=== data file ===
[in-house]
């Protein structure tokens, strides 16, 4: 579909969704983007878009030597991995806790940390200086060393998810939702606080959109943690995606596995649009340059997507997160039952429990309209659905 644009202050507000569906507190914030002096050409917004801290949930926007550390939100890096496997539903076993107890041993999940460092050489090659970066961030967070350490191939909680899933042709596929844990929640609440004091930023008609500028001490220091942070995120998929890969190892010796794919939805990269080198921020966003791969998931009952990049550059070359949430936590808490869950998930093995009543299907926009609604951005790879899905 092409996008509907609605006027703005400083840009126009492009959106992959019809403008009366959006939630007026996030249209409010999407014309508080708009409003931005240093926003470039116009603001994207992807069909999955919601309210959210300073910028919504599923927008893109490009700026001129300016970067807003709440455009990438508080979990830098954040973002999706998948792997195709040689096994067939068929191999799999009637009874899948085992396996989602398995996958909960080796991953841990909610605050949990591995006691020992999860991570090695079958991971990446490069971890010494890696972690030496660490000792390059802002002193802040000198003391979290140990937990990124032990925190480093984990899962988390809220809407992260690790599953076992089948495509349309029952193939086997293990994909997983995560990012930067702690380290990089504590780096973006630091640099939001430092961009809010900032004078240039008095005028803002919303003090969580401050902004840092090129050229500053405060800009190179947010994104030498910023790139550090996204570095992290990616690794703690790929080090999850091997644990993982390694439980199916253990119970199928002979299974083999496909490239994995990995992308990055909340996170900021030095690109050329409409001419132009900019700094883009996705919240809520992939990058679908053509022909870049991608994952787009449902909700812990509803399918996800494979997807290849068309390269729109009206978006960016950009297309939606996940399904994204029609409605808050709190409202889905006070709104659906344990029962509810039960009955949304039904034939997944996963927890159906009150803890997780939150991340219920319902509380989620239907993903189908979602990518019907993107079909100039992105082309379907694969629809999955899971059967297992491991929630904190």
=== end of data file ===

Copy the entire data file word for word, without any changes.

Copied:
[in-house]
């Protein structure tokens, strides 16, 4: 579909969704983007878009030597991995806790940390200086060393998810939702606080959109943690995606596995649009340059997507997160039952429990309209659905 644009202050507000569906507190914030002096050409917004801290949930926007550390939100890096496997539903076993107890041993999940460092050489090659970066961030967070350490191939909680899933042709596929844990929640609440004091930023008609500028001490220091942070995120998929890969190892010796794919939805990269080198921020966003791969998931009952990049550059070359949430936590808490869950998930093995009543299907926009609604951005790879899905 092409996008509907609605006027703005400083840009126009492009959106992959019809403008009366959006939630007026996030249209409010999407014309508080708009409003931005240093926003470039116009603001994207992807069909999955919601309210959210300073910028919504599923927008893109490009700026001129300016970067807003709440455009990438508080979990830098954040973002999706998948792997195709040689096994067939068929191999799999009637009874899948085992396996989602398995996958909960080796991953841990909610605050949990591995006691020992999860991570090695079958991971990446490069971890010494890696972690030496660490000792390059802002002193802040000198003391979290140990937990990124032990925190480093984990899962988390809220809407992260690790599953076992089948495509349309029952193939086997293990994909997983995560990012930067702690380290990089504590780096973006630091640099939001430092961009809010900032004078240039008095005028803002919303003090969580401050902004840092090129050229500053405060800009190179947010994104030498910023790139550090996204570095992290990616690794703690790929080090999850091997644990993982390694439980199916253990119970199928002979299974083999496909490239994995990995992308990055909340996170900021030095690109050329409409001419132009900019700094883009996705919240809520992939990058679908053509022909870049991608994952787009449902909700812990509803399918996800494979997807290849068309390269729109009206978006960016950009297309939606996940399904994204029609409605808050709190409202889905006070709104659906344990029962509810039960009955949304039904034939997944996963927890159906009150803890997780939150991340219920319902509380989620239907993903189908979602990518019907993107079909100039992105082309379907694969629809999955899971059967297992491991929630904190």